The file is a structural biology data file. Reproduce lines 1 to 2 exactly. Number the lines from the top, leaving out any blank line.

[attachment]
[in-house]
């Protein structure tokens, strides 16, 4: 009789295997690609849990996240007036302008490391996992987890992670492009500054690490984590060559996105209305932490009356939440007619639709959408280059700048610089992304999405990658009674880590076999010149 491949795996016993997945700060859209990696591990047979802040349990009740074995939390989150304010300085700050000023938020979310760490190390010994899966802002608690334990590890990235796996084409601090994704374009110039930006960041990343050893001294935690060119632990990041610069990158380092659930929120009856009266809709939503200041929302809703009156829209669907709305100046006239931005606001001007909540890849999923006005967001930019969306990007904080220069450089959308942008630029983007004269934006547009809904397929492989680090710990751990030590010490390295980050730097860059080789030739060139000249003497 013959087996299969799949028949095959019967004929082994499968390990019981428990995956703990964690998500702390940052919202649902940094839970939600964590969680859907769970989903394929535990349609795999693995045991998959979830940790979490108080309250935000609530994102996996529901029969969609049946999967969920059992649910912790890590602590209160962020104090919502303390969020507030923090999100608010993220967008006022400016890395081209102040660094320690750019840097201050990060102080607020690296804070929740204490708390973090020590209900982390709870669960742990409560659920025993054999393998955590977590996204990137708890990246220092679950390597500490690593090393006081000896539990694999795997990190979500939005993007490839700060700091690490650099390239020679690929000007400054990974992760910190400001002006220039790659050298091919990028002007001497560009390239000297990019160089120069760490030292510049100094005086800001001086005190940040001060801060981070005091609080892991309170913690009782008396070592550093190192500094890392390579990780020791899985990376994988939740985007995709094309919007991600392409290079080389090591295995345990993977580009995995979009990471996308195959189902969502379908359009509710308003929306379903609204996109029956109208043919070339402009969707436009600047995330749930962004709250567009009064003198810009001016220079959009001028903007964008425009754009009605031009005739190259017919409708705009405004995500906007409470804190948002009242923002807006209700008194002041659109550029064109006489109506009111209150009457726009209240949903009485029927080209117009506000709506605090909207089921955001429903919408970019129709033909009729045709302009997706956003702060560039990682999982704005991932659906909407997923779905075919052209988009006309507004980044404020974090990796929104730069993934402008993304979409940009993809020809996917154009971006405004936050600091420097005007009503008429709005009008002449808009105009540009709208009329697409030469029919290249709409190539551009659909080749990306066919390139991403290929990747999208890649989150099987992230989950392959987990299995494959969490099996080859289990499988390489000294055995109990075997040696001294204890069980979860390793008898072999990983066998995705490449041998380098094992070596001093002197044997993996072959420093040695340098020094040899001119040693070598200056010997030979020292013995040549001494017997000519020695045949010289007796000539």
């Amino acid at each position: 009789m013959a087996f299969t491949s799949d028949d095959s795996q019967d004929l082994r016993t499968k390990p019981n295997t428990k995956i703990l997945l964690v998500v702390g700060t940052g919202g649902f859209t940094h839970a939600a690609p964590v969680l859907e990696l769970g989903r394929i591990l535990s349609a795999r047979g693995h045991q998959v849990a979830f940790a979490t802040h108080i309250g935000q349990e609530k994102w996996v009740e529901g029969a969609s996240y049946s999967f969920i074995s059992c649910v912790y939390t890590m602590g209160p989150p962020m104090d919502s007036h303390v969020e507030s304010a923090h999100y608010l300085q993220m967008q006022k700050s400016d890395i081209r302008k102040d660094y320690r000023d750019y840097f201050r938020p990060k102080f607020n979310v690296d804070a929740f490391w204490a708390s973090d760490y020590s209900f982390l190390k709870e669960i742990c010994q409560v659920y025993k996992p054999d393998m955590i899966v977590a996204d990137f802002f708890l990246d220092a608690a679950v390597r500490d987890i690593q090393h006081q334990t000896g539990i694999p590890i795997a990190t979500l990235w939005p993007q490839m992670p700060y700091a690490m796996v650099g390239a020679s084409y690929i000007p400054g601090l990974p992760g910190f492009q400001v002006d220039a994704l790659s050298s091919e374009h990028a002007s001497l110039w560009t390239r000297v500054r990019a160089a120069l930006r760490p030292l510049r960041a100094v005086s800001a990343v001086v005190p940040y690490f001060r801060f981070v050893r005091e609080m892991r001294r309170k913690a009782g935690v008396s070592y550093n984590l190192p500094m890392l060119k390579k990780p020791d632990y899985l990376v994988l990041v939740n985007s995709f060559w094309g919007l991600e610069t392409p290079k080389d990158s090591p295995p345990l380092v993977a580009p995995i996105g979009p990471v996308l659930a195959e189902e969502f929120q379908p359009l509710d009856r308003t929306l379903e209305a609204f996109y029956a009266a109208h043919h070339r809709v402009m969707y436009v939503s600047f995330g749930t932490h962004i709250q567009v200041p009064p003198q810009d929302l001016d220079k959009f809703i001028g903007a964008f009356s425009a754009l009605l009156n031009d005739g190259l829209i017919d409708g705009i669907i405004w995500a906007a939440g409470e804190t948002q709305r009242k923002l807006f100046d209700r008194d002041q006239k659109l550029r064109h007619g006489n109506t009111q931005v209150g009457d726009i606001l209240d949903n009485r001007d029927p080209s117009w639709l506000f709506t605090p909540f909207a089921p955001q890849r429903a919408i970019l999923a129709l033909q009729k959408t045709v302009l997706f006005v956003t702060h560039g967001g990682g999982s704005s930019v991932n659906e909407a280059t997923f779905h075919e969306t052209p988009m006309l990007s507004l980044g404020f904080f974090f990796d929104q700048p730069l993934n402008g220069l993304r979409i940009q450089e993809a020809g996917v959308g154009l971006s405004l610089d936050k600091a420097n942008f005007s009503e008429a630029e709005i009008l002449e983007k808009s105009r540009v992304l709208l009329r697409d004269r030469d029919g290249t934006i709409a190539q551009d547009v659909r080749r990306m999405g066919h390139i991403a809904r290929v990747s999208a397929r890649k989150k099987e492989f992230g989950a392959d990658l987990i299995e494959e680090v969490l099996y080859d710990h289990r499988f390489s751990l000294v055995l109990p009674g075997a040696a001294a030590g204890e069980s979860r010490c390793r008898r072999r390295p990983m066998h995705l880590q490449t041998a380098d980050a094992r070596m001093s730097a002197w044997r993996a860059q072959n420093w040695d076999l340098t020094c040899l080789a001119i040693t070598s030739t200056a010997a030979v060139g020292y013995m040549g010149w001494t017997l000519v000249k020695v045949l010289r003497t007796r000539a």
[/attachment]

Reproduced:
[in-house]
């Protein structure tokens, strides 16, 4: 009789295997690609849990996240007036302008490391996992987890992670492009500054690490984590060559996105209305932490009356939440007619639709959408280059700048610089992304999405990658009674880590076999010149 491949795996016993997945700060859209990696591990047979802040349990009740074995939390989150304010300085700050000023938020979310760490190390010994899966802002608690334990590890990235796996084409601090994704374009110039930006960041990343050893001294935690060119632990990041610069990158380092659930929120009856009266809709939503200041929302809703009156829209669907709305100046006239931005606001001007909540890849999923006005967001930019969306990007904080220069450089959308942008630029983007004269934006547009809904397929492989680090710990751990030590010490390295980050730097860059080789030739060139000249003497 013959087996299969799949028949095959019967004929082994499968390990019981428990995956703990964690998500702390940052919202649902940094839970939600964590969680859907769970989903394929535990349609795999693995045991998959979830940790979490108080309250935000609530994102996996529901029969969609049946999967969920059992649910912790890590602590209160962020104090919502303390969020507030923090999100608010993220967008006022400016890395081209102040660094320690750019840097201050990060102080607020690296804070929740204490708390973090020590209900982390709870669960742990409560659920025993054999393998955590977590996204990137708890990246220092679950390597500490690593090393006081000896539990694999795997990190979500939005993007490839700060700091690490650099390239020679690929000007400054990974992760910190400001002006220039790659050298091919990028002007001497560009390239000297990019160089120069760490030292510049100094005086800001001086005190940040001060801060981070005091609080892991309170913690009782008396070592550093190192500094890392390579990780020791899985990376994988939740985007995709094309919007991600392409290079080389090591295995345990993977580009995995979009990471996308195959189902969502379908359009509710308003929306379903609204996109029956109208043919070339402009969707436009600047995330749930962004709250567009009064003198810009001016220079959009001028903007964008425009754009009605031009005739190259017919409708705009405004995500906007409470804190948002009242923002807006209700008194002041659109550029064109006489109506009111209150009457726009209240949903009485029927080209117009506000709506605090909207089921955001429903919408970019129709033909009729045709302009997706956003702060560039990682999982704005991932659906909407997923779905075919052209988009006309507004980044404020974090990796929104730069993934402008993304979409940009993809020809996917154009971006405004936050600091420097005007009503008429709005009008002449808009105009540009709208009329697409030469029919290249709409190539551009659909080749990306066919390139991403290929990747999208890649989150099987992230989950392959987990299995494959969490099996080859289990499988390489000294055995109990075997040696001294204890069980979860390793008898072999990983066998995705490449041998380098094992070596001093002197044997993996072959420093040695340098020094040899001119040693070598200056010997030979020292013995040549001494017997000519020695045949010289007796000539």